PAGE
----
107. Muscat Ottonel
  108. Nebbiolo - Produttori del Barbaresco Nebbiolo Langhe, 2002, Piedmont, Italy.
  109. Negroamaro - Aliante Negroamaro di Puglia, 2001, Puglia, Italy
  110. Nerello Mascalese
  111. Nero D'Avola - Cusumano Benuara, 2003, Sicily, Italy.
  112. Niagara
  113. Norton
  114. Palomino
  115. Parellada - Miret Brut Reserva Cava, NV, Penedes, Spain
  116. Pedro Ximénez - Perez Barquero Gran Barquero Pedro Ximenez, NV, Montilla, Spain
  117. Petite Arvine
  118. Petit Manseng - Thierry and Guy Le Freak Sauvignon Blanc Gros Manseng, 2005, VdP de Côtes de Gasgogne, France.
  119. Petit Verdot - Caiarossa, 2004, Tuscany, Italy
  120. Petite Sirah - L A Cetto Petite Sirah, 2004, Baja California, Mexico
  121. Picpoul Blanc - Domaine Félines Picpoul de Pinet, 2007, Languedoc, France
  122. Picpoul Noir
  123. Piedrosso
  124. Pigato
  125. Pignolo
  126. Pineau D'Aunis
  127. Pinot Blanc - Chapel Down Pinot Reserve Sparkling, 2001, England
  128. Pinot Gris - Gabbiano Pinot Grigio, 2007, Venezie, Italy
  129. Pinot Noir - La Crema Pinot Noir, 2005, Sonoma Coast, California
  130. Pinotage - Spier Wine Estate Private Collection Pinotage, 2002, Stellenbosch
  131. Plavac Mali
  132. Portugieser
  133. Prosecco - Bisol Jeio Prosecco Brut, 2005, Veneto
  134. Refosco
  135. Roditis
  136. Riesling - Rüdesheimer Berg Rottland Riesling Spätlese, 2002, Rheingau, Germany.
  137. Rkatsiteli
  138. Rondinella - Bolla Amarone della Valpolicella Classico, 2004, Veneto, Italy.
  139. Roussanne - Domaine Piccinini Clos l'Angély, 2004, Minervois, France.
  140. Ruby Cabernet
  141. Ruché
  142. Sagrantino
  143. Sangiovese - Caiarossa, 2004, Tuscany, Italy
  144. Saperavi
  145. Sauvignon Blanc - Howard Park Sauvignon Blanc, 2007, Western Australia
  146. Savagnin
  147. Savatiano
  148. Scheurebe - Lang Samling 88 Berrenauslese, 2002, Austria.
  149. Schiava
  150. Schioppettino
  151. Schönburger
  152. Semillon - Château Laures Blanc, 2006, Entre-Deux-Mers, Bordeaux, France
  153. Sercial
  154. Seyval Blanc - Chapel Down English Rose, 2004, England
  155. Silvaner
  156. St. Laurent
  157. Syrah/Shiraz - Bundaleer Sparkling Shiraz, NV, Southern Flinders Ranges, South Australia
  158. Tannat - Pizzorno Merlot/Tannat,, 2004, Canelon Chico, Uruguay
  159. Tempranillo - Bodega La Legua Capricho, 2003, Cigales, Spain
  160. Teroldego
  161. Tinta Amerela
  162. Tinta Barroca - Cape Heights Limited Release Tinta Barroca, 2005, Western Cape, South Africa
  163. Tinta Negra Mole
  164. Tinto Cão
  165. Tocai Fruilano
  166. Torrontés
  167. Touriga Franca - Altano Reserva, 2000, Douro, Portugal.
  168. Touriga Nacional - Duque de Viseu Tinto, 2002, Dão, Portugal
  169. Trebbiano/Ugni Blanc
  170. Uva di Troia
  171. Valdiguié
  172. Verdejov
  173. Verdelho - Esk Valley Estate Black Label Verdelho, 2006, Hawke's Bay, New Zealand
  174. Verdicchio - La Monacesca Verdicchio di Matelica, 2006, Marche, Italy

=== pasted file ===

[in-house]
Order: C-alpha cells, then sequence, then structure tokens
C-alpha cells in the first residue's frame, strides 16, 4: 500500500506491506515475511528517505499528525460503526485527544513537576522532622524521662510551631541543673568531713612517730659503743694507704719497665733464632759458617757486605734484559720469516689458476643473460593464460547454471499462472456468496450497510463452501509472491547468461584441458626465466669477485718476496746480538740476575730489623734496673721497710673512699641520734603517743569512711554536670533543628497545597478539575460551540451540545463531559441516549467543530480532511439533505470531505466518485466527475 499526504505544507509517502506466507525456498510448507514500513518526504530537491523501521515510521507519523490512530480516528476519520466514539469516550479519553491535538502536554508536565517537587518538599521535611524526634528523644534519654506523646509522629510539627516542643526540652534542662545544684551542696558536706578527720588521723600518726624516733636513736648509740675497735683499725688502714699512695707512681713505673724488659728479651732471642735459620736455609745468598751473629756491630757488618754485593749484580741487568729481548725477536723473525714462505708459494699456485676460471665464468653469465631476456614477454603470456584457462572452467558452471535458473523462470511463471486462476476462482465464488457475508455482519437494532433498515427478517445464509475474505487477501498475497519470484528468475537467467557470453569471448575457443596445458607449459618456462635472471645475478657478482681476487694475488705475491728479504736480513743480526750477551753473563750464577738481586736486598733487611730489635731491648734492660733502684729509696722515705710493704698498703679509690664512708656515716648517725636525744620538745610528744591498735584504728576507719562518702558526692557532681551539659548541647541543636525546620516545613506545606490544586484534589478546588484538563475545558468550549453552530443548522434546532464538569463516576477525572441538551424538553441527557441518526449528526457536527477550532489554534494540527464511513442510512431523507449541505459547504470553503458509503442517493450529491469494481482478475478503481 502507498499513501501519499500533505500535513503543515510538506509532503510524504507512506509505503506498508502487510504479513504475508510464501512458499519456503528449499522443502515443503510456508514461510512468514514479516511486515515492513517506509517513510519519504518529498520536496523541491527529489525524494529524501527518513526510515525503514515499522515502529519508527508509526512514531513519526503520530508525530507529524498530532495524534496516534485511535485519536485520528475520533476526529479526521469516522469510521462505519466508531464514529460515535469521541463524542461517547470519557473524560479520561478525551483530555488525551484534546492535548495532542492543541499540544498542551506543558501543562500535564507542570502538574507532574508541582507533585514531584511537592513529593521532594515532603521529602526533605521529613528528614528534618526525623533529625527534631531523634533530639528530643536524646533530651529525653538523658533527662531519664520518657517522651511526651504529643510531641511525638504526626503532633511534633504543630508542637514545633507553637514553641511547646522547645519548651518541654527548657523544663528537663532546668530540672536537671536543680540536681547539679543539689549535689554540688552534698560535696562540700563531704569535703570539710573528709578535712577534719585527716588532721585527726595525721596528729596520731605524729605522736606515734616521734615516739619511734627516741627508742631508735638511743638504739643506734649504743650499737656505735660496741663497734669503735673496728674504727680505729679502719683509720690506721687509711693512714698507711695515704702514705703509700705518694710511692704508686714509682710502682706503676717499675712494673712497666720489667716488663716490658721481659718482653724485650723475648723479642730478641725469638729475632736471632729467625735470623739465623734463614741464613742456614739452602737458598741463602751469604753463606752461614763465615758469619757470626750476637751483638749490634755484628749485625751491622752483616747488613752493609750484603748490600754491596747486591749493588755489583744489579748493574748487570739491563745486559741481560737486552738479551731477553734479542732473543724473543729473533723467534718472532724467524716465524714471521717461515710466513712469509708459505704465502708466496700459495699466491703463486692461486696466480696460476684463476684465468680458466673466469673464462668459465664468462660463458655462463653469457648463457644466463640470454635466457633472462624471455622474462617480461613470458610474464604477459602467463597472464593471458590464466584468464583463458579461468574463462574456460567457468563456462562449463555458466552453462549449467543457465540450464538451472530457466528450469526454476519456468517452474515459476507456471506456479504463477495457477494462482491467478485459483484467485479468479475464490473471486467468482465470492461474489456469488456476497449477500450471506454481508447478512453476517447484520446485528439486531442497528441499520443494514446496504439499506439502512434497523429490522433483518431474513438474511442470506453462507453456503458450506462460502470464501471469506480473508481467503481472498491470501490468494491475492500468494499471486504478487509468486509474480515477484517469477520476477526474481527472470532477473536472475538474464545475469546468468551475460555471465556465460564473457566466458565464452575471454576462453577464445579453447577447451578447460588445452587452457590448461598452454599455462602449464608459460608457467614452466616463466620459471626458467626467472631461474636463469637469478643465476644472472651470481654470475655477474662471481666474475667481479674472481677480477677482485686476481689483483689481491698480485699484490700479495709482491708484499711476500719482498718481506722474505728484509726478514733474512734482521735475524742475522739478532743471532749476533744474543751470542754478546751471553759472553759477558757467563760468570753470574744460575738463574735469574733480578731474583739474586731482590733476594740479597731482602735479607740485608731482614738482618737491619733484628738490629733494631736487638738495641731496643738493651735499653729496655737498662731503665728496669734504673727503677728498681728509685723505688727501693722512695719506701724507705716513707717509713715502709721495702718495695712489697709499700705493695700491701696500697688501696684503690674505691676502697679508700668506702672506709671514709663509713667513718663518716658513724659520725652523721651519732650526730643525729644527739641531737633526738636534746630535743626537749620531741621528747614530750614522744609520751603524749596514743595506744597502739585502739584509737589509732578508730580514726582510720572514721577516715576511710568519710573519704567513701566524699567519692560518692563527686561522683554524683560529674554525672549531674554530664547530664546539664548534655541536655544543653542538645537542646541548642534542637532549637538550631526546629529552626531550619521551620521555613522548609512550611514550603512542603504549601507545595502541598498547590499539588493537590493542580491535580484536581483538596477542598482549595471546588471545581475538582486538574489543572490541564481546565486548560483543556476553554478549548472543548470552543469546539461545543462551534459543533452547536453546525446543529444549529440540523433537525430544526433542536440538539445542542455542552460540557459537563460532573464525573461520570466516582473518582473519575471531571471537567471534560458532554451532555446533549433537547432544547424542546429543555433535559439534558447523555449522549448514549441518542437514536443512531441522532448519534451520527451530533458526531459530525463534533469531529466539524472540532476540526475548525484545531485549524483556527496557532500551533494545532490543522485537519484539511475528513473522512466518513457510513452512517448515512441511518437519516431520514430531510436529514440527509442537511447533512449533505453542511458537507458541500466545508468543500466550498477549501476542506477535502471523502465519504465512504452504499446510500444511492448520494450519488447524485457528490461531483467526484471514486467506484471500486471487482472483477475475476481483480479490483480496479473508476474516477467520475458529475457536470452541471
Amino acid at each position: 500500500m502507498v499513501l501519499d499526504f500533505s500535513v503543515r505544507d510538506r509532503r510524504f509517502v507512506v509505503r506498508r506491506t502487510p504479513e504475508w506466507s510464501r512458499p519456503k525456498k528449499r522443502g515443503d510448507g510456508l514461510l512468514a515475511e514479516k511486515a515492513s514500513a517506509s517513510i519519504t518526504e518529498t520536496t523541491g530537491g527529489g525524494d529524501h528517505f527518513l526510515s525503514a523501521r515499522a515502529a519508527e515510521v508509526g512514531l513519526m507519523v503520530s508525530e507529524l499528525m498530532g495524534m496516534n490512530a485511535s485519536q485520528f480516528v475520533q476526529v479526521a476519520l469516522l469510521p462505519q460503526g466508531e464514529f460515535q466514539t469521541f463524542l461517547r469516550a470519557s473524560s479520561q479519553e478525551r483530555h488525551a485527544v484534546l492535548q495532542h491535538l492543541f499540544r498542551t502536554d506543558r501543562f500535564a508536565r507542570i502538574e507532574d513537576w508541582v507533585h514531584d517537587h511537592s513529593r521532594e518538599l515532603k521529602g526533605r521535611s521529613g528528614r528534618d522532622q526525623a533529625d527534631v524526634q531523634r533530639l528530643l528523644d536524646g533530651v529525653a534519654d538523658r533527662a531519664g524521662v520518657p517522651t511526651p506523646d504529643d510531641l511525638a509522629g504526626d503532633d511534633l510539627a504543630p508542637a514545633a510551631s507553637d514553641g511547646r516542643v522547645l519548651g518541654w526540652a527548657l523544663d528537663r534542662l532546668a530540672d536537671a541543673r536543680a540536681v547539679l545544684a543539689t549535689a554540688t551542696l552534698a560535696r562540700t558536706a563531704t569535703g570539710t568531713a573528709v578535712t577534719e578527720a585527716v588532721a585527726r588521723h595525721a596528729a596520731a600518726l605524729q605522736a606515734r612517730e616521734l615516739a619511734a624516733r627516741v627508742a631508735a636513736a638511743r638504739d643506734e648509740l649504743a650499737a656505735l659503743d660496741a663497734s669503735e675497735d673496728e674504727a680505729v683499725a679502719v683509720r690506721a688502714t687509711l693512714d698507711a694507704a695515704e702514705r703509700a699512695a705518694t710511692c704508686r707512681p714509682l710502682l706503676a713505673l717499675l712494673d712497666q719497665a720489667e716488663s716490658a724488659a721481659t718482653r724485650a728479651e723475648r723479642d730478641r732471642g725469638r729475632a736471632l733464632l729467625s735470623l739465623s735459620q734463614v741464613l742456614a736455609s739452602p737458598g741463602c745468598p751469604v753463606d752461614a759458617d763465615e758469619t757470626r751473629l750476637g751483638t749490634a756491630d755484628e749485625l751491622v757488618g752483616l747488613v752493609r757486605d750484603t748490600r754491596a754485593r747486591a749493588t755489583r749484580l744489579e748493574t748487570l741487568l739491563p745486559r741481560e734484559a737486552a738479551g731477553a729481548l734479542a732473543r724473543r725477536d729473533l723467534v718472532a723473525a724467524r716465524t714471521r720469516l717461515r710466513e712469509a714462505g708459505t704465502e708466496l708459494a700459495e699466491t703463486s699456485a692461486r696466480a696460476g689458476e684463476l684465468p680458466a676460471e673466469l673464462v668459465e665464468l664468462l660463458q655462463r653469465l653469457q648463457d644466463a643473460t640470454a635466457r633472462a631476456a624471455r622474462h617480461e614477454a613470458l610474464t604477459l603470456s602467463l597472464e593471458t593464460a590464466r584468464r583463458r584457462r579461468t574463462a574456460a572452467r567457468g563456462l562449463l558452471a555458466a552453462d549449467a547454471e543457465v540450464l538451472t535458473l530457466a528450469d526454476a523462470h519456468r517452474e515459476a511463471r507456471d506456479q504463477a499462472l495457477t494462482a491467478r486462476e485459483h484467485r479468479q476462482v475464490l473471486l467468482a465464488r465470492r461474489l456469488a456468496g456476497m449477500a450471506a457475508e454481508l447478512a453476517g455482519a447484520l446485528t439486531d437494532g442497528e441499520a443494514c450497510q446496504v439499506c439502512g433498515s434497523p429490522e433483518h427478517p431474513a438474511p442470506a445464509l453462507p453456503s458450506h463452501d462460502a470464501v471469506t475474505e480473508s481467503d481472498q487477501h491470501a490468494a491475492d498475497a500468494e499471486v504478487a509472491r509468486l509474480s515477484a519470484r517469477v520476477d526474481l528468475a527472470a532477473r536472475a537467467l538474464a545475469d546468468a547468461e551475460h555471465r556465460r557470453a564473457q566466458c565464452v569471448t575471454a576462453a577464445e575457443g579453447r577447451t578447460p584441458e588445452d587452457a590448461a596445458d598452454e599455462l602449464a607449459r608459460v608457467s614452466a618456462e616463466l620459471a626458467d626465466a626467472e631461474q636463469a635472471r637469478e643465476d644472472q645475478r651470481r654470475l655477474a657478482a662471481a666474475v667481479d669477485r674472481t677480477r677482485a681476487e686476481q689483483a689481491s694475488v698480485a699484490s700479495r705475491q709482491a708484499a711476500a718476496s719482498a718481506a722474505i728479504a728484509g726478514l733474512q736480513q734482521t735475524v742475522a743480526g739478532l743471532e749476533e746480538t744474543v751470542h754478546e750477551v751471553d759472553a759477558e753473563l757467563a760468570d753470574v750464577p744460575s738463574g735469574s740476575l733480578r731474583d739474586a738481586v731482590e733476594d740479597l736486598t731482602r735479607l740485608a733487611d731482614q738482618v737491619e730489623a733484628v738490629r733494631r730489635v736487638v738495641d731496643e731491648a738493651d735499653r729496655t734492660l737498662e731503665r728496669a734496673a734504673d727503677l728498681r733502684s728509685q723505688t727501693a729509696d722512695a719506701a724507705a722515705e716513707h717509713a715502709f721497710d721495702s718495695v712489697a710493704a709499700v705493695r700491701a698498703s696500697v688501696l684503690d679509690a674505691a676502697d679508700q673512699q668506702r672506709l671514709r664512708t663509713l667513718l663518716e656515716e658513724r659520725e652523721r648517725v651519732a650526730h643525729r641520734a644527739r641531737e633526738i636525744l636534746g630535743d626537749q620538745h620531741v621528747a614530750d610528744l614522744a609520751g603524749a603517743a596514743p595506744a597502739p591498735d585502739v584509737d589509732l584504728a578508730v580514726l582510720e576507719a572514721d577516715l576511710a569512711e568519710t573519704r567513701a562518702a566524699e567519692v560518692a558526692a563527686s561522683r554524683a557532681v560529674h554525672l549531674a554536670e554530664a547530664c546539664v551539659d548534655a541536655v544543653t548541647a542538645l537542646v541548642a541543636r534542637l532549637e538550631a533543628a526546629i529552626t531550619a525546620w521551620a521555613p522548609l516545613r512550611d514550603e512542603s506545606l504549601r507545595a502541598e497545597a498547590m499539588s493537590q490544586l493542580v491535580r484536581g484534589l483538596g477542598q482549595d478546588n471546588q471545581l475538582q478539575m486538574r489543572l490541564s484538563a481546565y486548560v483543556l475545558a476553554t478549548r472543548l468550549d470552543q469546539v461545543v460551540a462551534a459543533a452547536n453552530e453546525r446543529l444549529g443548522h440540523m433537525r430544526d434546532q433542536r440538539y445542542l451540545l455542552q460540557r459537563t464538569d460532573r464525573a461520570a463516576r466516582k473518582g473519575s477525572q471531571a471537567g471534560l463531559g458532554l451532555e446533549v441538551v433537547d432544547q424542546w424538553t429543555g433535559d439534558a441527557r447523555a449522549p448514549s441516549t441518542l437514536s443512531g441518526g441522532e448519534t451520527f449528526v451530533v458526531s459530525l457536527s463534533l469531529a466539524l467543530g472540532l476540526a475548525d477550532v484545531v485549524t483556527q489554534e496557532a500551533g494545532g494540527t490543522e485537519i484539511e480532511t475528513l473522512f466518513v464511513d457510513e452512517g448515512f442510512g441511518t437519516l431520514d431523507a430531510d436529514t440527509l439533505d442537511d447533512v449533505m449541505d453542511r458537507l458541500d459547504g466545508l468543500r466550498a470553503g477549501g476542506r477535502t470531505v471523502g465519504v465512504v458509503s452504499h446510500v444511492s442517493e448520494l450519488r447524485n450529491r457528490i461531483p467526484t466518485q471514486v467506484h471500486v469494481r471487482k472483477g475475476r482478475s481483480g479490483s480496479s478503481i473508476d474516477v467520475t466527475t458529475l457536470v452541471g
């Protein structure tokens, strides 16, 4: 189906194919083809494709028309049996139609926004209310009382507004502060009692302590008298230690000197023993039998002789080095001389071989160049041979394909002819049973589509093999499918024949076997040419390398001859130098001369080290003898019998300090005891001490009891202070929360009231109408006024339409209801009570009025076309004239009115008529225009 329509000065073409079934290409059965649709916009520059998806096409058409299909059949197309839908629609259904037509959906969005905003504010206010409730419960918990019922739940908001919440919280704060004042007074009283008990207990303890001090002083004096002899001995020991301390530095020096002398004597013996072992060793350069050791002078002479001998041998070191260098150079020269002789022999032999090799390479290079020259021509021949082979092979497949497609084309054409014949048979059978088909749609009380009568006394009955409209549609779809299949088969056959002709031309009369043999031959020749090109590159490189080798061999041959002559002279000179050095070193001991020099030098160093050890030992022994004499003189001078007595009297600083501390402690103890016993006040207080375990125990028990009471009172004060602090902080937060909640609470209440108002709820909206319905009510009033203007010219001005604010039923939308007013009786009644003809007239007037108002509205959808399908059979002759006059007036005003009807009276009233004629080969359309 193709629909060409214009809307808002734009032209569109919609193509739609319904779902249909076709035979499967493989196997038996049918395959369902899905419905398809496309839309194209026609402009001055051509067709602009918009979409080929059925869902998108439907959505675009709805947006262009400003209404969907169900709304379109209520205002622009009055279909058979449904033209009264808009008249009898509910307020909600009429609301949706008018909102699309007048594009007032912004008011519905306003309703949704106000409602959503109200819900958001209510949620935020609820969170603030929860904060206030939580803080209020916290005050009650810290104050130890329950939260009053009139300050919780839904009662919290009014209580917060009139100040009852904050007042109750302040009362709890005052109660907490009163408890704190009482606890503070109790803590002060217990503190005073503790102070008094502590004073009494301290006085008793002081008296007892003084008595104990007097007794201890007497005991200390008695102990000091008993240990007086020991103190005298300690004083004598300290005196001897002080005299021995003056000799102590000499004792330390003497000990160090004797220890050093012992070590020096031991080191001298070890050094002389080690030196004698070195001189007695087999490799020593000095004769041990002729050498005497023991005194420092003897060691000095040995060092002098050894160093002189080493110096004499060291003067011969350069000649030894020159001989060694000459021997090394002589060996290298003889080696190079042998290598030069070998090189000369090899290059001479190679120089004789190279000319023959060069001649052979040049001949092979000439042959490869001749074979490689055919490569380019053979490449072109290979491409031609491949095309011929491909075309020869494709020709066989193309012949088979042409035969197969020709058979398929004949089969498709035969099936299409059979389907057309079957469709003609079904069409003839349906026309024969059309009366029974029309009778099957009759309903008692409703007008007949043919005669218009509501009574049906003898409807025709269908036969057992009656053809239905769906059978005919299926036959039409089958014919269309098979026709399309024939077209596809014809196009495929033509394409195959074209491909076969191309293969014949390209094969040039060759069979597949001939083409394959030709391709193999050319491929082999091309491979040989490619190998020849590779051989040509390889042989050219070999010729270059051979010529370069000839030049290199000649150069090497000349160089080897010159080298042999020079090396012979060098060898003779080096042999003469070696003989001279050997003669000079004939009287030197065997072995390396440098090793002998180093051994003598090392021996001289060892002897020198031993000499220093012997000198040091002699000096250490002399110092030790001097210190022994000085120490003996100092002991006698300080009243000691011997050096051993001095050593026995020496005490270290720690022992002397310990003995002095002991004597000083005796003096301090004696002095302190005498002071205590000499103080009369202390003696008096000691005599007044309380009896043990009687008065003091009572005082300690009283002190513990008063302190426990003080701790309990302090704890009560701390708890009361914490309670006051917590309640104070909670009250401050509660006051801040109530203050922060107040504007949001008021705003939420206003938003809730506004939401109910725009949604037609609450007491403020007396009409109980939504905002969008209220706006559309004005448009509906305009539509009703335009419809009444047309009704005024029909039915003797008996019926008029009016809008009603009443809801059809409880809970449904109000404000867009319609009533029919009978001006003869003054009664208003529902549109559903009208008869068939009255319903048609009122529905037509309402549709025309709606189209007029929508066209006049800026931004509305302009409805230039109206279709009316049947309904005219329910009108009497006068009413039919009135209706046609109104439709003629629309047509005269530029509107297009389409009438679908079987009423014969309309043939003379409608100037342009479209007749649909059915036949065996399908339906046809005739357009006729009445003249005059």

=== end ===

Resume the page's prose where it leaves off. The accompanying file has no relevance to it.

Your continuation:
175. Vermentino - Cecchi Litorale Vermentino, 2004, Tuscany, Italy
  176. Vernaccia
  177. Vidal
  178. Vignoles
  179. Vilana
  180. Viognier - Protero Gumeracha Viognier, 2005, Adelaide Hills, South Australia
  181. Welschriesling - Feiler-Artinger Ruster Ausbruch, 2001, Neusiedlersee, Austria
  182. Xarel-Lo - Cellar Cal Pla Mas D'En Compte Blanco, 2006, Priorat, Spain
  183. Xynomavro
  184. Zinfandel/Primitivo - Tusk 'n Red, 2004, Mendocino County, California
  185. Zweigelt - c.
Additional Grape Variety List
  1. Nouvello - Arabella Sauvignon Blanc - Nouvello, 2008, Stellenbosh, South Africa
  2. Mencia - Martin Códax Martín Sarmiento, 2004, Bierzo, Spain
  3. Mazuelo - Tendral Crianza, 2004, Priorato, Spain
  4. Durif - Campbells The Barkly Durif, 1997, Rutherglen, Australia.
  5. Carel.lo - Miret Brut Reserva Cava, NV, Penedes, Spain
  6. Parellada - Miret Brut Reserva Cava, NV, Penedes, Spain
  7. Corvinone - Bolla Amarone della Valpolicella Classico, 2004, Veneto, Italy.
  8. Jaen - Duque de Viseu Tinto, 2002, Dão, Portugal
  9. Alfrocheiro - Duque de Viseu Tinto, 2002, Dão, Portugal
  10. Albillo - el Furioso Albillo, 2003, Castilla y Leon, Spain.
  11. Fernao Piras - Quinta da Alorna Portal da Águia, 2005, Ribatejo, Portugal
  12. Juan Garcia - Bodegas Ribera de Pelazas Abadengo, 2003, Vinos de La Tierra Arribes del Duero, Spain.
  13. Sauvignon Gris - Cousiño-Macul Sauvignon Gris, 2006, Maipo Valley, Chile.
  14. Samtrot - Weingärtner Cleebronn-Güglingen Samtrot Lemberger, 2004, Württemberg, Germany
  15. Verdiso - Bisol Prosecco di Valdobbiadene Crede, 2005, Veneto
  16. Bacchus - Chapel Down Bacchus Reserve, 2003, England
  17. Malvasia Bianco - Piana del Sole Tamerici Sauvignon Blanc, 2002, Salento, Italy
  18. Maturana Tinta - Dioniso Ruiz Ijalba, 2002, Rioja, Spain
  19. Grillo - Tria Grillo, 2002, Sicily, Italy
  20. Lacrima - Stefano Mancinelli Lacrima di Morro di Alba, 2003, Piedmont, Italy.